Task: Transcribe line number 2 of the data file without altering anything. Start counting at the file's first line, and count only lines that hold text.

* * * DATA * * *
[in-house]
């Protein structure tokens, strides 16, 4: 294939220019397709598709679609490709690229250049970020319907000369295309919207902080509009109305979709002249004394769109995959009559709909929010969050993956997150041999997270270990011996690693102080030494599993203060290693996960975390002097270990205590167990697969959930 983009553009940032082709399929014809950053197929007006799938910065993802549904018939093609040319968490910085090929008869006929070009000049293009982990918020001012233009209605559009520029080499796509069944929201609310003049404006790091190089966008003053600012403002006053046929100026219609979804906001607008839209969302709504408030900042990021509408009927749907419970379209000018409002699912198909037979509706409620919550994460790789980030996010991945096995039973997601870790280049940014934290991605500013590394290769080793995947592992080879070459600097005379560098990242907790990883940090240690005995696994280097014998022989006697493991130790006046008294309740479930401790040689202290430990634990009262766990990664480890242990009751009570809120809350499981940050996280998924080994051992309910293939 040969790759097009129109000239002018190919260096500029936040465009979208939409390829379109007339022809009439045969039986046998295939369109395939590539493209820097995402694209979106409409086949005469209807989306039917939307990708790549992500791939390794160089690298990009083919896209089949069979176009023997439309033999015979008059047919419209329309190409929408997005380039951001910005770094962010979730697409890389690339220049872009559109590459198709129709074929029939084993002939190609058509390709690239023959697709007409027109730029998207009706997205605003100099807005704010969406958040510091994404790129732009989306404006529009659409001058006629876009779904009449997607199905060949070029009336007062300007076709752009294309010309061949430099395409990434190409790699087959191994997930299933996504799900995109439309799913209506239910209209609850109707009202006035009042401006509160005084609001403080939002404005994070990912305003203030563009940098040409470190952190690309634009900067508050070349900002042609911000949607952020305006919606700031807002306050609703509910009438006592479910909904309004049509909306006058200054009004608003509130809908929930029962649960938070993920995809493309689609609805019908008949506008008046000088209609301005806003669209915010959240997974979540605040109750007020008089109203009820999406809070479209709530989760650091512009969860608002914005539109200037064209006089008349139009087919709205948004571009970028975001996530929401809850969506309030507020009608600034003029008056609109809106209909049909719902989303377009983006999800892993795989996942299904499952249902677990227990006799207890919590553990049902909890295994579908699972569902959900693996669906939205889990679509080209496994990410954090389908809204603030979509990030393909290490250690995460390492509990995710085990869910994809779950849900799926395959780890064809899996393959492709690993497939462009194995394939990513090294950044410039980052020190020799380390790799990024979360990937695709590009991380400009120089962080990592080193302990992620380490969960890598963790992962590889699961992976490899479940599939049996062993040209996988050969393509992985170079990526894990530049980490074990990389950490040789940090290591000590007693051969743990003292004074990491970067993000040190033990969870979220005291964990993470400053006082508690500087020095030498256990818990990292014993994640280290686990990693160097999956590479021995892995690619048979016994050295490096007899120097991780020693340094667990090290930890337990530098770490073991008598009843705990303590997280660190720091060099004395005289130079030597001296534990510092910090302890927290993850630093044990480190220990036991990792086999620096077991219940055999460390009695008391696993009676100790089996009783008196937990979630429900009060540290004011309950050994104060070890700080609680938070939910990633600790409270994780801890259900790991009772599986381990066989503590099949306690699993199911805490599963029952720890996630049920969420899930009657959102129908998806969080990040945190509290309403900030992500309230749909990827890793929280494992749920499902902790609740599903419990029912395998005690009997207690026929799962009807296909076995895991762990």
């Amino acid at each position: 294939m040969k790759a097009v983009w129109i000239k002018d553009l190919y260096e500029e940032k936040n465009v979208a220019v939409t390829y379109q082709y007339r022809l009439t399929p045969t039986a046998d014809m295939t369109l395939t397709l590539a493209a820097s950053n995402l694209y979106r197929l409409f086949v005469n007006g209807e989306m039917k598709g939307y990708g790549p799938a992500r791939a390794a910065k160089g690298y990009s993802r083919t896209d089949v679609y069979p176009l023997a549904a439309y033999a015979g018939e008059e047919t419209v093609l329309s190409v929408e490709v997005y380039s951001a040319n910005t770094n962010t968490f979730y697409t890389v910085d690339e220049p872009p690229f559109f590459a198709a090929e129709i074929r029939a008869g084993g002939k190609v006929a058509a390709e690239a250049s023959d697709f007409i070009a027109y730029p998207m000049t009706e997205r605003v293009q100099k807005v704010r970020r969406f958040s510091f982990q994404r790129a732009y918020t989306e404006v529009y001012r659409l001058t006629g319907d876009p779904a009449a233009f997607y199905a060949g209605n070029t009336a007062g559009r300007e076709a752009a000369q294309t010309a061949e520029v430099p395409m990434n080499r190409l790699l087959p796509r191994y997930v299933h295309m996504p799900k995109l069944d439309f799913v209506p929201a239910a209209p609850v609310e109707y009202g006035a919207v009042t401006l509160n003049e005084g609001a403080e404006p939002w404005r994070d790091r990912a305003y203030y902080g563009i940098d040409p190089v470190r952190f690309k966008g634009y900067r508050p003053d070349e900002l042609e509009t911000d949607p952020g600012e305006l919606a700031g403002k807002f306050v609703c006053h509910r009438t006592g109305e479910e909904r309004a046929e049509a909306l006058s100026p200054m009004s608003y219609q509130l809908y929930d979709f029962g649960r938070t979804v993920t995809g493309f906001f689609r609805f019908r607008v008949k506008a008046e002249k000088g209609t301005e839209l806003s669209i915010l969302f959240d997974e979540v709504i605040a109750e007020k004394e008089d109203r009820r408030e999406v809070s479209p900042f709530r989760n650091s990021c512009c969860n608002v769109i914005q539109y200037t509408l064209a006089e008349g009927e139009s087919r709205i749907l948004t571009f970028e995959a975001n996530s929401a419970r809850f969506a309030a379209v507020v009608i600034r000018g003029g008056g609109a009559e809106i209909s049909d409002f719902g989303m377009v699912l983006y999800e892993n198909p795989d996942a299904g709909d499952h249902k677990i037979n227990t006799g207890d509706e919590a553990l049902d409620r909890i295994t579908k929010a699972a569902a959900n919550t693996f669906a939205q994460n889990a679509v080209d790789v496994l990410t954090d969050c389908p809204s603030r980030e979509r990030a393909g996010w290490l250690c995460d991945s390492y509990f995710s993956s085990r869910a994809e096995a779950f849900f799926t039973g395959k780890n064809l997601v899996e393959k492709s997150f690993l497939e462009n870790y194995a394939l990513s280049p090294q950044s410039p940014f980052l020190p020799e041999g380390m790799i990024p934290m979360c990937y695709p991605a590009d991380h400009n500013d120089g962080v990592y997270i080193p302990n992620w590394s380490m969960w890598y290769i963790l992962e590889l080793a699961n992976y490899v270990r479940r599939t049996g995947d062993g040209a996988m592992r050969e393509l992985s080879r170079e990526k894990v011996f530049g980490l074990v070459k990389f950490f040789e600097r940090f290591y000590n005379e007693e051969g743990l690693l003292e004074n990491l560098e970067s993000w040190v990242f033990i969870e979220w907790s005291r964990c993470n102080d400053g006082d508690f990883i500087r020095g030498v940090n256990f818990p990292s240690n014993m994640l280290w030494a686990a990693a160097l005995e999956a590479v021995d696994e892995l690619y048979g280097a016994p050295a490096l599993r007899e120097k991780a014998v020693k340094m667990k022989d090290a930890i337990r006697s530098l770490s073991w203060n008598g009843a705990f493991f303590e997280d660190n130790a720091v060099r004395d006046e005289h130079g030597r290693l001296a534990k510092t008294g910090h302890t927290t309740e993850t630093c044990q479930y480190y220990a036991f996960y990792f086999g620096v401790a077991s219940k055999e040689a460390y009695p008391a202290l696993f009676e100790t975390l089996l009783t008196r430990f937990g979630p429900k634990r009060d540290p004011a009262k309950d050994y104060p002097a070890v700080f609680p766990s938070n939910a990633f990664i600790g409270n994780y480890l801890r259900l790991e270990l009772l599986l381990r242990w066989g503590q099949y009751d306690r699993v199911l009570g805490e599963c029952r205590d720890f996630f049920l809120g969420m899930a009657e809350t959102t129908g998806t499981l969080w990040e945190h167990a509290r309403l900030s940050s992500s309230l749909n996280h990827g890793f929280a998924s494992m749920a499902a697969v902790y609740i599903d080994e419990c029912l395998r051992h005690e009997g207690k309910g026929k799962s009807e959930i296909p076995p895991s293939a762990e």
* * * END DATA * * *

């Protein structure tokens, strides 16, 4: 294939220019397709598709679609490709690229250049970020319907000369295309919207902080509009109305979709002249004394769109995959009559709909929010969050993956997150041999997270270990011996690693102080030494599993203060290693996960975390002097270990205590167990697969959930 983009553009940032082709399929014809950053197929007006799938910065993802549904018939093609040319968490910085090929008869006929070009000049293009982990918020001012233009209605559009520029080499796509069944929201609310003049404006790091190089966008003053600012403002006053046929100026219609979804906001607008839209969302709504408030900042990021509408009927749907419970379209000018409002699912198909037979509706409620919550994460790789980030996010991945096995039973997601870790280049940014934290991605500013590394290769080793995947592992080879070459600097005379560098990242907790990883940090240690005995696994280097014998022989006697493991130790006046008294309740479930401790040689202290430990634990009262766990990664480890242990009751009570809120809350499981940050996280998924080994051992309910293939 040969790759097009129109000239002018190919260096500029936040465009979208939409390829379109007339022809009439045969039986046998295939369109395939590539493209820097995402694209979106409409086949005469209807989306039917939307990708790549992500791939390794160089690298990009083919896209089949069979176009023997439309033999015979008059047919419209329309190409929408997005380039951001910005770094962010979730697409890389690339220049872009559109590459198709129709074929029939084993002939190609058509390709690239023959697709007409027109730029998207009706997205605003100099807005704010969406958040510091994404790129732009989306404006529009659409001058006629876009779904009449997607199905060949070029009336007062300007076709752009294309010309061949430099395409990434190409790699087959191994997930299933996504799900995109439309799913209506239910209209609850109707009202006035009042401006509160005084609001403080939002404005994070990912305003203030563009940098040409470190952190690309634009900067508050070349900002042609911000949607952020305006919606700031807002306050609703509910009438006592479910909904309004049509909306006058200054009004608003509130809908929930029962649960938070993920995809493309689609609805019908008949506008008046000088209609301005806003669209915010959240997974979540605040109750007020008089109203009820999406809070479209709530989760650091512009969860608002914005539109200037064209006089008349139009087919709205948004571009970028975001996530929401809850969506309030507020009608600034003029008056609109809106209909049909719902989303377009983006999800892993795989996942299904499952249902677990227990006799207890919590553990049902909890295994579908699972569902959900693996669906939205889990679509080209496994990410954090389908809204603030979509990030393909290490250690995460390492509990995710085990869910994809779950849900799926395959780890064809899996393959492709690993497939462009194995394939990513090294950044410039980052020190020799380390790799990024979360990937695709590009991380400009120089962080990592080193302990992620380490969960890598963790992962590889699961992976490899479940599939049996062993040209996988050969393509992985170079990526894990530049980490074990990389950490040789940090290591000590007693051969743990003292004074990491970067993000040190033990969870979220005291964990993470400053006082508690500087020095030498256990818990990292014993994640280290686990990693160097999956590479021995892995690619048979016994050295490096007899120097991780020693340094667990090290930890337990530098770490073991008598009843705990303590997280660190720091060099004395005289130079030597001296534990510092910090302890927290993850630093044990480190220990036991990792086999620096077991219940055999460390009695008391696993009676100790089996009783008196937990979630429900009060540290004011309950050994104060070890700080609680938070939910990633600790409270994780801890259900790991009772599986381990066989503590099949306690699993199911805490599963029952720890996630049920969420899930009657959102129908998806969080990040945190509290309403900030992500309230749909990827890793929280494992749920499902902790609740599903419990029912395998005690009997207690026929799962009807296909076995895991762990």